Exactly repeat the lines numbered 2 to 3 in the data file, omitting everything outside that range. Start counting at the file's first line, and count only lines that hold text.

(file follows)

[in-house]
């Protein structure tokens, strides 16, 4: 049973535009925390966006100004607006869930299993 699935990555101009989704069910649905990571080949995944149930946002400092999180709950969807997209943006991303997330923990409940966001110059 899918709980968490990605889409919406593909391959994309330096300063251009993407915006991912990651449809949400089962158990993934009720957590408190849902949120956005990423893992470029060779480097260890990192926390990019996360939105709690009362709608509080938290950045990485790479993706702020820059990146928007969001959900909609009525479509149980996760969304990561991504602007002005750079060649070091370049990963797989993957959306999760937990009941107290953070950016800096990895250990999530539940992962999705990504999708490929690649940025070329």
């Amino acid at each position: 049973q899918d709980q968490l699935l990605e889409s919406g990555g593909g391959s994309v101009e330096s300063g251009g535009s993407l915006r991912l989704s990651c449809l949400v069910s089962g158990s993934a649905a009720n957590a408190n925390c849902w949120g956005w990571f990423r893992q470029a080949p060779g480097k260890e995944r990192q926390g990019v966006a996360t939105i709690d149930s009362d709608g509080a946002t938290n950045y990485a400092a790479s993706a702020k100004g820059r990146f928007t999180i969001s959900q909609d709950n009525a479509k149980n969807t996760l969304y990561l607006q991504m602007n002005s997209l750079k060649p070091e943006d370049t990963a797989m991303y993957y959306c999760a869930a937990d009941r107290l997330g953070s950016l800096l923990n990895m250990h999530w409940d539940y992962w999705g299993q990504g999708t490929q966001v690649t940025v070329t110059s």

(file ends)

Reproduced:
């Protein structure tokens, strides 16, 4: 049973535009925390966006100004607006869930299993 699935990555101009989704069910649905990571080949995944149930946002400092999180709950969807997209943006991303997330923990409940966001110059 899918709980968490990605889409919406593909391959994309330096300063251009993407915006991912990651449809949400089962158990993934009720957590408190849902949120956005990423893992470029060779480097260890990192926390990019996360939105709690009362709608509080938290950045990485790479993706702020820059990146928007969001959900909609009525479509149980996760969304990561991504602007002005750079060649070091370049990963797989993957959306999760937990009941107290953070950016800096990895250990999530539940992962999705990504999708490929690649940025070329």
């Amino acid at each position: 049973q899918d709980q968490l699935l990605e889409s919406g990555g593909g391959s994309v101009e330096s300063g251009g535009s993407l915006r991912l989704s990651c449809l949400v069910s089962g158990s993934a649905a009720n957590a408190n925390c849902w949120g956005w990571f990423r893992q470029a080949p060779g480097k260890e995944r990192q926390g990019v966006a996360t939105i709690d149930s009362d709608g509080a946002t938290n950045y990485a400092a790479s993706a702020k100004g820059r990146f928007t999180i969001s959900q909609d709950n009525a479509k149980n969807t996760l969304y990561l607006q991504m602007n002005s997209l750079k060649p070091e943006d370049t990963a797989m991303y993957y959306c999760a869930a937990d009941r107290l997330g953070s950016l800096l923990n990895m250990h999530w409940d539940y992962w999705g299993q990504g999708t490929q966001v690649t940025v070329t110059s």